Aniyan et al. (2018) have recently published direct measurements of the baryonic mass distribution and the rotation curve of the almost-face-on disc galaxy NGC 628. While its very low inclination makes this galaxy anything but ideal for rotation-curve analysis, these new results, taken at face value, have interesting ramifications for MOND. The methods employed afford a direct determination of the stellar mass in the disc, which, in turn, affords a parameter-free MOND prediction of the rotation curve, which I show. In comparison, the dark-matter fits that Aniyan et al. present have two free parameters. To boot, these results further negate an earlier claim deleterious to MOND. It is that stellar $M/L$ ratios deduced from vertical velocity dispersions in disc galaxies are rather lower than what is required by MOND fits to rotation curves. Specifically, it was claimed that even high-surface-density discs are, by and large, sub maximal; viz., that they show substantial mass discrepancies near their center. This is contrary to the prediction of MOND that in such high-acceleration regions only small discrepancies should appear, if any to speak of. Such claims of low $M/L$ values have been rebutted before, and the fallacy that may have led to them pointed out. The new results strongly buttress these rebuttals.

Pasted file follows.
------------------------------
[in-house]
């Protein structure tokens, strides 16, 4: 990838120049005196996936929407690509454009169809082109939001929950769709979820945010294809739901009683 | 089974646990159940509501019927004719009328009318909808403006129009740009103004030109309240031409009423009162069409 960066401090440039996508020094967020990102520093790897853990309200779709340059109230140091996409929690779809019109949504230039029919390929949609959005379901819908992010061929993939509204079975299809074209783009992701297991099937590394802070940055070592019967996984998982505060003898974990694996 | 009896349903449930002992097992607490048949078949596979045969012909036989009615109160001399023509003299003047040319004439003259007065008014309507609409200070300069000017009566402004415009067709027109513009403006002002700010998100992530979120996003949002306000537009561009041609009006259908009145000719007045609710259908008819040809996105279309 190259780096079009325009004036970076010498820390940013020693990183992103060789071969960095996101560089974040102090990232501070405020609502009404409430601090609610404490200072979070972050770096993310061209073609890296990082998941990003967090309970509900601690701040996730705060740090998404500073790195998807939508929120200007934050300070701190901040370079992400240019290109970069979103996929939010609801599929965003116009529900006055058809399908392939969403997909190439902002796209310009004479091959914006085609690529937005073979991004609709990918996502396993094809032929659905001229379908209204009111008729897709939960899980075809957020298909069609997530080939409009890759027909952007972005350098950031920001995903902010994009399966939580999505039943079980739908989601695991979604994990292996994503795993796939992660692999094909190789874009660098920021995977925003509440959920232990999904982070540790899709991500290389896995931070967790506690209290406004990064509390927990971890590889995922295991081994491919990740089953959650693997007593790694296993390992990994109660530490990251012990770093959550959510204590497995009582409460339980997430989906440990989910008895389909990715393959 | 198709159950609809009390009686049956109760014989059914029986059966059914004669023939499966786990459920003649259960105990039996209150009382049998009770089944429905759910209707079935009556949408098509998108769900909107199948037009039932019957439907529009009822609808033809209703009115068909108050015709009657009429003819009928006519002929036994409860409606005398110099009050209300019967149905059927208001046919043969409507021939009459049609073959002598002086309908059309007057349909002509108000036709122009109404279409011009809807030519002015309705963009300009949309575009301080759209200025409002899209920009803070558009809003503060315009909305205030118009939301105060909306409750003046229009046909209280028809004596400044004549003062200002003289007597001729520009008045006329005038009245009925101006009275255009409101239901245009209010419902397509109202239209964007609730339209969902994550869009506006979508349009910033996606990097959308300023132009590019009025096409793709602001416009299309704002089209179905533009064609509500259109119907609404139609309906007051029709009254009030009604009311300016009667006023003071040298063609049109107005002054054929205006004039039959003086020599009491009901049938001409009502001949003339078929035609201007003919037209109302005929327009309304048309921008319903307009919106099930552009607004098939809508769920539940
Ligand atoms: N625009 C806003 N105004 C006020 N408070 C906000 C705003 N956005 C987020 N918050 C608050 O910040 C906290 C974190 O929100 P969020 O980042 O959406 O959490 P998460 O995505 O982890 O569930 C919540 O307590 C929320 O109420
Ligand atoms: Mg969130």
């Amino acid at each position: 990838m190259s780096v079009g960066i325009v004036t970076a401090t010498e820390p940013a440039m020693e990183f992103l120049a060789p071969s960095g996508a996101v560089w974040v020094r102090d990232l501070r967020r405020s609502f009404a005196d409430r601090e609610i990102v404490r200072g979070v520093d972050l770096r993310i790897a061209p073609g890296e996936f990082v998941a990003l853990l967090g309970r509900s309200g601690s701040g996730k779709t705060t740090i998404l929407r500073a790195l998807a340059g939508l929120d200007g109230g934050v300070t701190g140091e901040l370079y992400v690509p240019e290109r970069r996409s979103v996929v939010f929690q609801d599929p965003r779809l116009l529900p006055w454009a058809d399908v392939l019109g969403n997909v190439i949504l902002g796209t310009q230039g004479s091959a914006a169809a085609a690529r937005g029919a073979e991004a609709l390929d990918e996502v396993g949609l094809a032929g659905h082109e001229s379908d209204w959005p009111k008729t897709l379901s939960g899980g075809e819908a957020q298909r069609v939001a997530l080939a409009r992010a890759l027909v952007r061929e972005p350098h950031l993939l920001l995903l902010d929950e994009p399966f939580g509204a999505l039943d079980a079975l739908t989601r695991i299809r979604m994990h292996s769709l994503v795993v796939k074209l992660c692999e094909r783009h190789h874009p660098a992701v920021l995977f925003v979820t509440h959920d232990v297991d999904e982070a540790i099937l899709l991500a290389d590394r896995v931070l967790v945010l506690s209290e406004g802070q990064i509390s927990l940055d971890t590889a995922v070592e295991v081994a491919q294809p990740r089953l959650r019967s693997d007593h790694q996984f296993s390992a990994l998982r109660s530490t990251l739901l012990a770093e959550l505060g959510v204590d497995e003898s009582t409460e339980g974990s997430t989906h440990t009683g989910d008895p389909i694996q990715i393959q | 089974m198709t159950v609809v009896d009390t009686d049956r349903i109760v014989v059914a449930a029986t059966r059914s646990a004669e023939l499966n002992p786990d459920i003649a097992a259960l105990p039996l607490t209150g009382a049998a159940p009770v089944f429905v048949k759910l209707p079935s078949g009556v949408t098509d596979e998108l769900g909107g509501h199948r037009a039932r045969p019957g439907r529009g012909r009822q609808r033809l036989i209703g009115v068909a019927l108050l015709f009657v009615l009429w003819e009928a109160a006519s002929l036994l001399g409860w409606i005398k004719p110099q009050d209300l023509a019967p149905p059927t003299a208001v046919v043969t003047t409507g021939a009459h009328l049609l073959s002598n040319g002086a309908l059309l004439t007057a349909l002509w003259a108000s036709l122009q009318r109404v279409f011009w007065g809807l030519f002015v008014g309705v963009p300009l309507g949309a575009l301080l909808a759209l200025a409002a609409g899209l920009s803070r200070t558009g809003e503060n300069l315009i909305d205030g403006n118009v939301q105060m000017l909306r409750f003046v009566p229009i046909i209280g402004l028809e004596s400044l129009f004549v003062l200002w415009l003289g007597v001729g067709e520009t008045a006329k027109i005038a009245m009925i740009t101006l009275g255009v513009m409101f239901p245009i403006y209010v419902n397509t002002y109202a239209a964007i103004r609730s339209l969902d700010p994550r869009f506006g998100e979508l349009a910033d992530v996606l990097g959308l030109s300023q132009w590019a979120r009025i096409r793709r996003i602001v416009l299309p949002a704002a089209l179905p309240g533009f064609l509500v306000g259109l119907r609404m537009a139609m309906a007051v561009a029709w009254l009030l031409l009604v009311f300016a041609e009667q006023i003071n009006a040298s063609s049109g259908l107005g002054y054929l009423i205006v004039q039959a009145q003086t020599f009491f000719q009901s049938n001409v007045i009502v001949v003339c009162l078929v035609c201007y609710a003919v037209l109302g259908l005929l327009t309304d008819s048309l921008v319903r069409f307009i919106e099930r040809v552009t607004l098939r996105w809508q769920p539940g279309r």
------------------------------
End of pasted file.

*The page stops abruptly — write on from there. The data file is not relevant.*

Thu, 15 Feb 18
Comments: 3 pages, 1 figure